[Cryptography] Compression before encryption?

John Denker jsd at av8n.com
Fri Jan 9 15:09:47 EST 2015

On 01/09/2015 05:22 AM, Stephan Neuhaus wrote:

> I have come across the recommendation to "compress before you
> encrypt", 

OK.  Sometimes it helps, sometimes it doesn't.

Let's assume the plaintext /is compressible/. Otherwise there's 
nothing to discuss.  If the data is already random, or already
well compressed, further compression is obviously not going 
to help.

> on the grounds that this makes plaintext recognition
> through frequency analysis much harder.

It does make frequency analysis much harder, although
that's not necessarily the only way to think about it.
> However, compression algorithms surely have easily recognisable
> headers, right? 

a) That's true only if it is a lousy compression algorithm.
 If the headers are predictable, the headers themselves can
 be compressed.

b) A /small/ amount of predictability is more survivable than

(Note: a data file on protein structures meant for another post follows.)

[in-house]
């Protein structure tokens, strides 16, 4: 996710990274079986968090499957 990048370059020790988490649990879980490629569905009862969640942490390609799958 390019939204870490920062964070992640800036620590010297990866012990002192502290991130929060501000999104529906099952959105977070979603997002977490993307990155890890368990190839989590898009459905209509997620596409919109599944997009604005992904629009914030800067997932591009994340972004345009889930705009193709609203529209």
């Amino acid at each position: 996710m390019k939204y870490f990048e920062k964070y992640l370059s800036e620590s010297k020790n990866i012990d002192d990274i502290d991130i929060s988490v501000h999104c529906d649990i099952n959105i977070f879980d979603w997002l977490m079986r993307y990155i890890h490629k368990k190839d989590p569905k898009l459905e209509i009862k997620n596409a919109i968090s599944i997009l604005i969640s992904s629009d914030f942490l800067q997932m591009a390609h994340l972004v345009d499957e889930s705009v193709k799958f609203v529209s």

a large amount.

> [...] is
> there any other hard evidence (not personal opinion, however
> well-informed, please) that compression before encryption does or
> does not help?

Sometimes it increases security, and sometimes it doesn't.

 -- If you are breaking RSA by factoring, you derive no
  advantage from a known plaintext.

 -- For a fully-known plaintext, the compressed version is
  also fully known, just smaller.  This may or may not be
  significant to the attacker.  For super-long *or* super-
  short messages it's probably not going to matter.  There 
  is a Goldilocks zone in between.

 -- At one opposite extreme, if you are breaking Enigma, or 
  breaking WEP, /partially/ known i.e. partially predictable
  plaintexts are a big deal.  Compression ideally removes 
  the predictable stuff, making cryptanalysis very much

 -- As an intermediate case, compression might create a
  situation where the message was not breakable by itself,
  but breakable if the same message were transmitted to
  multiple stations under different keys.  This exploits
  /same/ plaintext, not "known" plaintext.  Compression
  doesn't change the sameness.  This is why you need
  session keys.

 -- At the other opposite extreme, if chosen plaintext can
  be concatenated to the unknown plaintext, compression
  might make things very much worse:

  Note that this magnifies and highlights the problem with
  traffic analysis, which is an oft-underappreciated problem
  whether or not there is compression involved.

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